It seems as though Meryl Streep is just as amazing as we've always thought and hoped and dreamed she was, but Dustin Hoffman, well — Dustin Hoffman needs work. At least he did in 1978. In a piece for Vanity Fair, adapted from Michael Schulman's upcoming biography of Streep, Her Again: Becoming Meryl Streep, Schulman recounts the making of Kramer vs. Kramer. It was the film that won Streep her first Oscar and, yes, it would seem clear that Streep could handle the role of Joanna on her own. However, Hoffman took it as his responsibility to get the reactions he wanted from the actress in various infuriating ways.
Before shooting one scene, Hoffman surprised Streep by slapping her across the face. In other scenes, he would provoke her by making comments about her ex-boyfriend John Cazale, who had died earlier that year from cancer. He also unexpectedly shattered a wine glass, getting glass shards in Streep's hair. (Of course, cool-as-a-beautiful-famous-cucumber Meryl Streep said, “Next time you do that, I’d appreciate you letting me know.") But it was obvious to almost everyone except Hoffman that Streep didn't need any of Hoffman's method-acting "assistance." By the last scene, director Robert Benton said, “Part of the pleasure she must have taken is showing to Dustin she didn’t need to be slapped. She could have delivered anything to anybody at any time." Ah, but is that really true? Hm. Maybe we should ask her other two Oscars.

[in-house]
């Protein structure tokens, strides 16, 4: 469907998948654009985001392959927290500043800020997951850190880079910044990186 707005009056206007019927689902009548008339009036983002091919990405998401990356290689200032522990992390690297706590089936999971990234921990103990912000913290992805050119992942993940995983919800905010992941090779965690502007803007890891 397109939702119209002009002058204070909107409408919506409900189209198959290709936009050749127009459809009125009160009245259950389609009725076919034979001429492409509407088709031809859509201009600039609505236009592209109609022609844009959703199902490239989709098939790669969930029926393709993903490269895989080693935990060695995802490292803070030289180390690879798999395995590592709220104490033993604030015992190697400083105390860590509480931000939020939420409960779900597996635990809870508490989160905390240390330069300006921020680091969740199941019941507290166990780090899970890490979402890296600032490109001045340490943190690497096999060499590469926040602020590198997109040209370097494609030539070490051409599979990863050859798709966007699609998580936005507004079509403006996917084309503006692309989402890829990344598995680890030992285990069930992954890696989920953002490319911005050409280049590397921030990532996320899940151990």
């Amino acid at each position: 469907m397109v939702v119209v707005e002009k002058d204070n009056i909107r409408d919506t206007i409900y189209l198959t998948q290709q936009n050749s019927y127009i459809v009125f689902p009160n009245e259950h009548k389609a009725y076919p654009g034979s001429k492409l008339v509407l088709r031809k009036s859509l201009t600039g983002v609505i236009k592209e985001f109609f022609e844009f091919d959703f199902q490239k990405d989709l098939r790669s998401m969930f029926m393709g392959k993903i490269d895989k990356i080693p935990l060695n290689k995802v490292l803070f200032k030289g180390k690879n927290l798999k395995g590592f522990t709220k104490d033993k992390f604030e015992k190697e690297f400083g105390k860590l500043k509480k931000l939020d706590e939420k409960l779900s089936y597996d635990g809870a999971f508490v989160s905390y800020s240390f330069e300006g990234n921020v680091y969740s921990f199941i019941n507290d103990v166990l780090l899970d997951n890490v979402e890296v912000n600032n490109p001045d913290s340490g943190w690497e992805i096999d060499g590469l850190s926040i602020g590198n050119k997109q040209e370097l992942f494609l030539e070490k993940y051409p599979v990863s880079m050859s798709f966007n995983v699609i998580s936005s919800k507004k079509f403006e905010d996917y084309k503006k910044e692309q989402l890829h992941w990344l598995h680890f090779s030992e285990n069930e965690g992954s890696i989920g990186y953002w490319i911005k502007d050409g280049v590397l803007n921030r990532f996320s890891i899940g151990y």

Read the full Vanity Fair piece here.